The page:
Global Clean Energy Investment Dropped In Q1’16 Due To Chinese Slowdown

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Global clean energy investment dropped in the first quarter of 2016 due to an investment slowdown in China, despite mega-financings in the UK and Norway.

This is the primary conclusion from Bloomberg New Energy Finance’s (BNEF) data team, which found that global clean energy investment in the first quarter of 2016 had dropped 22% on the previous quarter, down to $53.1 billion from Q4’15’s $68.1 billion, and 12% below Q1’15’s $60.4 billion.

According to BNEF’s data team, the primary factor behind the sluggish quarter is due to a slowdown in activity in China, which saw only $11.8 billion invested in the first quarter, down 50% on Q4’15 and down 37% on Q1’15. However, it must be mentioned that part of the downturn is due to the massive increase in investments as wind and solar developers rushed to qualify for soon-to-expire electricity tariffs in the last few months of 2015. In the end, the first quarter is always the weaker of the four for investment, and some deals are hidden from view at the moment, and will only impact the total when they come to light later down the track.

“The fundamentals behind global clean energy investment remain strong, with our latest research showing solar PV and wind again reducing their costs and competing strongly despite lower coal, oil and gas prices,” said Michael Liebreich, chairman of the advisory board at Bloomberg New Energy Finance. “But China accounted for more than one third of all new financings last year, so what happens there in 2016 will be crucial to the world outturn.”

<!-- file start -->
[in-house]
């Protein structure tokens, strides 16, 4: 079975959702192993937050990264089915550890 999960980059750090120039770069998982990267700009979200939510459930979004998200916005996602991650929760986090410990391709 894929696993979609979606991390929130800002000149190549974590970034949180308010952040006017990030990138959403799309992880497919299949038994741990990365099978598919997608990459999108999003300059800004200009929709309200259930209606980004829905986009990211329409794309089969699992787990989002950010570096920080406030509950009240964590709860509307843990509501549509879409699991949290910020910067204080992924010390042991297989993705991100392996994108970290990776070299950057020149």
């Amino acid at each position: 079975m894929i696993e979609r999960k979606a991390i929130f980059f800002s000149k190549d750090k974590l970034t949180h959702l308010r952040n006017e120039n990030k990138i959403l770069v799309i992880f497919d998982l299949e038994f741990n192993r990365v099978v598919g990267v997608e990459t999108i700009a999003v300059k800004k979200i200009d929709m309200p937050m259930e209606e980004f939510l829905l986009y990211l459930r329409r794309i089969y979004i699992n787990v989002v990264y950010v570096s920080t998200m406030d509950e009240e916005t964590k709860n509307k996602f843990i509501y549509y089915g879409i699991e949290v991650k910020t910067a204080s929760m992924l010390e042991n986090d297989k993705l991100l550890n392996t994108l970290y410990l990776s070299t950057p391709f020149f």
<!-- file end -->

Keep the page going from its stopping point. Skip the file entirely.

“A strong pipeline of projects remains in China, and the government is providing a torrent of cheap debt to support the economy,” added Justin Wu, head of Asia-Pacific at Bloomberg New Energy Finance. “But slowing power markets and uncertainty over changes to its feed-in tariff regime mean the country looks unlikely to match the $110.5 billion investment it saw in clean energy in 2015.”

China was not the only country to see a downturn in investment during the first quarter, with both Brazil and South Africa showing markedly decreased investment compared to a year ago, and Japan, Chile, Mexico, and Uruguay also had a quiet start to the year. India did better than most, increasing its investment up by 6% to $1.9 billion, and the US also increased 7% on the first quarter of 2015, reaching an investment of $9.7 billion in Q1’16.

Given a number of huge deals, however, it was Europe which saw the biggest turnaround, with three separate billion-dollar wind project financings boosting investment in the region to $17 billion, up 22% on Q4’15 and up 70% on Q1’15.

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Joshua S Hill

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